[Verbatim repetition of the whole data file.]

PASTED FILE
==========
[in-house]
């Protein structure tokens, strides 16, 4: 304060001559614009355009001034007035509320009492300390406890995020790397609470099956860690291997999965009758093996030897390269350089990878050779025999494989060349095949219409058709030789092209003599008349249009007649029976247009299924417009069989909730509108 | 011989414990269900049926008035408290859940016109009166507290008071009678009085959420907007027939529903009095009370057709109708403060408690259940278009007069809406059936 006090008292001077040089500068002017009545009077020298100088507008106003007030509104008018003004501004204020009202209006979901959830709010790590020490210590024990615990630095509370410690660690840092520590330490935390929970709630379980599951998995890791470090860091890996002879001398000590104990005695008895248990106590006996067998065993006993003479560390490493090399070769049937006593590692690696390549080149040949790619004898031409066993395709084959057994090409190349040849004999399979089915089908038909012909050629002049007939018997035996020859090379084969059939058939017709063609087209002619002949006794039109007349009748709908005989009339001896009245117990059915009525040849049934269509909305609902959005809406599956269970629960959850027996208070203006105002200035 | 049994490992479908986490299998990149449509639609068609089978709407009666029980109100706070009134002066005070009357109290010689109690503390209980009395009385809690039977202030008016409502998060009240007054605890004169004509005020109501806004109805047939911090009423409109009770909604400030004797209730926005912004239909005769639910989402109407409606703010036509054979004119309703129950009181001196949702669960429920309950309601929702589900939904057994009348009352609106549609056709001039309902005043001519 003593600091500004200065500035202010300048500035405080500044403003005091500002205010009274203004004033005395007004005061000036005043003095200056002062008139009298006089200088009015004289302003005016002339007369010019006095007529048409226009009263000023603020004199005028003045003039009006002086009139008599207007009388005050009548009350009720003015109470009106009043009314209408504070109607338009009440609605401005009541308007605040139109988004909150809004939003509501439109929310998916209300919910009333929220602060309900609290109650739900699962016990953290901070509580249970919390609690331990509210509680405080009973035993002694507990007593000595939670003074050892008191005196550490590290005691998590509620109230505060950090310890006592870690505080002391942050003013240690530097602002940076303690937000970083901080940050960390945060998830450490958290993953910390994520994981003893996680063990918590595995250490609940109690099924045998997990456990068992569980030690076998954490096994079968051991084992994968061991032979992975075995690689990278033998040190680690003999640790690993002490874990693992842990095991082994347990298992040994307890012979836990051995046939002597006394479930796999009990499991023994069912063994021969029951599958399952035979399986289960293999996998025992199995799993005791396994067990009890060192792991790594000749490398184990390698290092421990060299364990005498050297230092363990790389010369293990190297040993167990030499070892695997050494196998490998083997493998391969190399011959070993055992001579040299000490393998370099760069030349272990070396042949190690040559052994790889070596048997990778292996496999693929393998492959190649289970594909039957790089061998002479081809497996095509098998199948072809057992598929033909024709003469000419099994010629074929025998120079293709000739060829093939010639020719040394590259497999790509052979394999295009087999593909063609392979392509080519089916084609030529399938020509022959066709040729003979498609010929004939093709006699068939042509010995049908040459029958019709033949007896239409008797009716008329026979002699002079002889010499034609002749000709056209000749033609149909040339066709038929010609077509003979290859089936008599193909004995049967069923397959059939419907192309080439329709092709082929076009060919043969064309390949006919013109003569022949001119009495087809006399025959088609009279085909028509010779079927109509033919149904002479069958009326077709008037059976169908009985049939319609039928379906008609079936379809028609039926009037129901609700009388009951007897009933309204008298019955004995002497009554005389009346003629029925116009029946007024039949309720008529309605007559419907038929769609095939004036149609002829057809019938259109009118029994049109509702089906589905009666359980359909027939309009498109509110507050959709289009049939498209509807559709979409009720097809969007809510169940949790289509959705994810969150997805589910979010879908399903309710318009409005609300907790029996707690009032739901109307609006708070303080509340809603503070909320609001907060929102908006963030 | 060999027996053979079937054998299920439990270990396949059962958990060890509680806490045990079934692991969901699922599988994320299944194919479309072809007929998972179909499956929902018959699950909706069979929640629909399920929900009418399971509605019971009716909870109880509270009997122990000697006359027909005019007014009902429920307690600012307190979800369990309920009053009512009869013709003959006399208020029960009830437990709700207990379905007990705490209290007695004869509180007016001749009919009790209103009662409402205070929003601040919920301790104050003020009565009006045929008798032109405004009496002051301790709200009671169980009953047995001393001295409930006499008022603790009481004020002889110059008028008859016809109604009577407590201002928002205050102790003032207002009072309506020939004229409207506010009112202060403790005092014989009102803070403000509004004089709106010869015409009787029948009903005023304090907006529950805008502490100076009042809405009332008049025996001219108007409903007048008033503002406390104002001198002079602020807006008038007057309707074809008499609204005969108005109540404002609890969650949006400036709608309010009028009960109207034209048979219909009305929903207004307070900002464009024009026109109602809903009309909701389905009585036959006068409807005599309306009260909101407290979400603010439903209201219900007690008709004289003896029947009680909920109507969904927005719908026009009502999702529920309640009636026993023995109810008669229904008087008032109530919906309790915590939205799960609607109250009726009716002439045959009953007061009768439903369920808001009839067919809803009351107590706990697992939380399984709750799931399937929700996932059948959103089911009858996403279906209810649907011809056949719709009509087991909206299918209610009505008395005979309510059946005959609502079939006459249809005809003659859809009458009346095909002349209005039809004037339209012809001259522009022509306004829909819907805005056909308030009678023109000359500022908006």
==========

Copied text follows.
[in-house]
């Protein structure tokens, strides 16, 4: 304060001559614009355009001034007035509320009492300390406890995020790397609470099956860690291997999965009758093996030897390269350089990878050779025999494989060349095949219409058709030789092209003599008349249009007649029976247009299924417009069989909730509108 | 011989414990269900049926008035408290859940016109009166507290008071009678009085959420907007027939529903009095009370057709109708403060408690259940278009007069809406059936 006090008292001077040089500068002017009545009077020298100088507008106003007030509104008018003004501004204020009202209006979901959830709010790590020490210590024990615990630095509370410690660690840092520590330490935390929970709630379980599951998995890791470090860091890996002879001398000590104990005695008895248990106590006996067998065993006993003479560390490493090399070769049937006593590692690696390549080149040949790619004898031409066993395709084959057994090409190349040849004999399979089915089908038909012909050629002049007939018997035996020859090379084969059939058939017709063609087209002619002949006794039109007349009748709908005989009339001896009245117990059915009525040849049934269509909305609902959005809406599956269970629960959850027996208070203006105002200035 | 049994490992479908986490299998990149449509639609068609089978709407009666029980109100706070009134002066005070009357109290010689109690503390209980009395009385809690039977202030008016409502998060009240007054605890004169004509005020109501806004109805047939911090009423409109009770909604400030004797209730926005912004239909005769639910989402109407409606703010036509054979004119309703129950009181001196949702669960429920309950309601929702589900939904057994009348009352609106549609056709001039309902005043001519 003593600091500004200065500035202010300048500035405080500044403003005091500002205010009274203004004033005395007004005061000036005043003095200056002062008139009298006089200088009015004289302003005016002339007369010019006095007529048409226009009263000023603020004199005028003045003039009006002086009139008599207007009388005050009548009350009720003015109470009106009043009314209408504070109607338009009440609605401005009541308007605040139109988004909150809004939003509501439109929310998916209300919910009333929220602060309900609290109650739900699962016990953290901070509580249970919390609690331990509210509680405080009973035993002694507990007593000595939670003074050892008191005196550490590290005691998590509620109230505060950090310890006592870690505080002391942050003013240690530097602002940076303690937000970083901080940050960390945060998830450490958290993953910390994520994981003893996680063990918590595995250490609940109690099924045998997990456990068992569980030690076998954490096994079968051991084992994968061991032979992975075995690689990278033998040190680690003999640790690993002490874990693992842990095991082994347990298992040994307890012979836990051995046939002597006394479930796999009990499991023994069912063994021969029951599958399952035979399986289960293999996998025992199995799993005791396994067990009890060192792991790594000749490398184990390698290092421990060299364990005498050297230092363990790389010369293990190297040993167990030499070892695997050494196998490998083997493998391969190399011959070993055992001579040299000490393998370099760069030349272990070396042949190690040559052994790889070596048997990778292996496999693929393998492959190649289970594909039957790089061998002479081809497996095509098998199948072809057992598929033909024709003469000419099994010629074929025998120079293709000739060829093939010639020719040394590259497999790509052979394999295009087999593909063609392979392509080519089916084609030529399938020509022959066709040729003979498609010929004939093709006699068939042509010995049908040459029958019709033949007896239409008797009716008329026979002699002079002889010499034609002749000709056209000749033609149909040339066709038929010609077509003979290859089936008599193909004995049967069923397959059939419907192309080439329709092709082929076009060919043969064309390949006919013109003569022949001119009495087809006399025959088609009279085909028509010779079927109509033919149904002479069958009326077709008037059976169908009985049939319609039928379906008609079936379809028609039926009037129901609700009388009951007897009933309204008298019955004995002497009554005389009346003629029925116009029946007024039949309720008529309605007559419907038929769609095939004036149609002829057809019938259109009118029994049109509702089906589905009666359980359909027939309009498109509110507050959709289009049939498209509807559709979409009720097809969007809510169940949790289509959705994810969150997805589910979010879908399903309710318009409005609300907790029996707690009032739901109307609006708070303080509340809603503070909320609001907060929102908006963030 | 060999027996053979079937054998299920439990270990396949059962958990060890509680806490045990079934692991969901699922599988994320299944194919479309072809007929998972179909499956929902018959699950909706069979929640629909399920929900009418399971509605019971009716909870109880509270009997122990000697006359027909005019007014009902429920307690600012307190979800369990309920009053009512009869013709003959006399208020029960009830437990709700207990379905007990705490209290007695004869509180007016001749009919009790209103009662409402205070929003601040919920301790104050003020009565009006045929008798032109405004009496002051301790709200009671169980009953047995001393001295409930006499008022603790009481004020002889110059008028008859016809109604009577407590201002928002205050102790003032207002009072309506020939004229409207506010009112202060403790005092014989009102803070403000509004004089709106010869015409009787029948009903005023304090907006529950805008502490100076009042809405009332008049025996001219108007409903007048008033503002406390104002001198002079602020807006008038007057309707074809008499609204005969108005109540404002609890969650949006400036709608309010009028009960109207034209048979219909009305929903207004307070900002464009024009026109109602809903009309909701389905009585036959006068409807005599309306009260909101407290979400603010439903209201219900007690008709004289003896029947009680909920109507969904927005719908026009009502999702529920309640009636026993023995109810008669229904008087008032109530919906309790915590939205799960609607109250009726009716002439045959009953007061009768439903369920808001009839067919809803009351107590706990697992939380399984709750799931399937929700996932059948959103089911009858996403279906209810649907011809056949719709009509087991909206299918209610009505008395005979309510059946005959609502079939006459249809005809003659859809009458009346095909002349209005039809004037339209012809001259522009022509306004829909819907805005056909308030009678023109000359500022908006």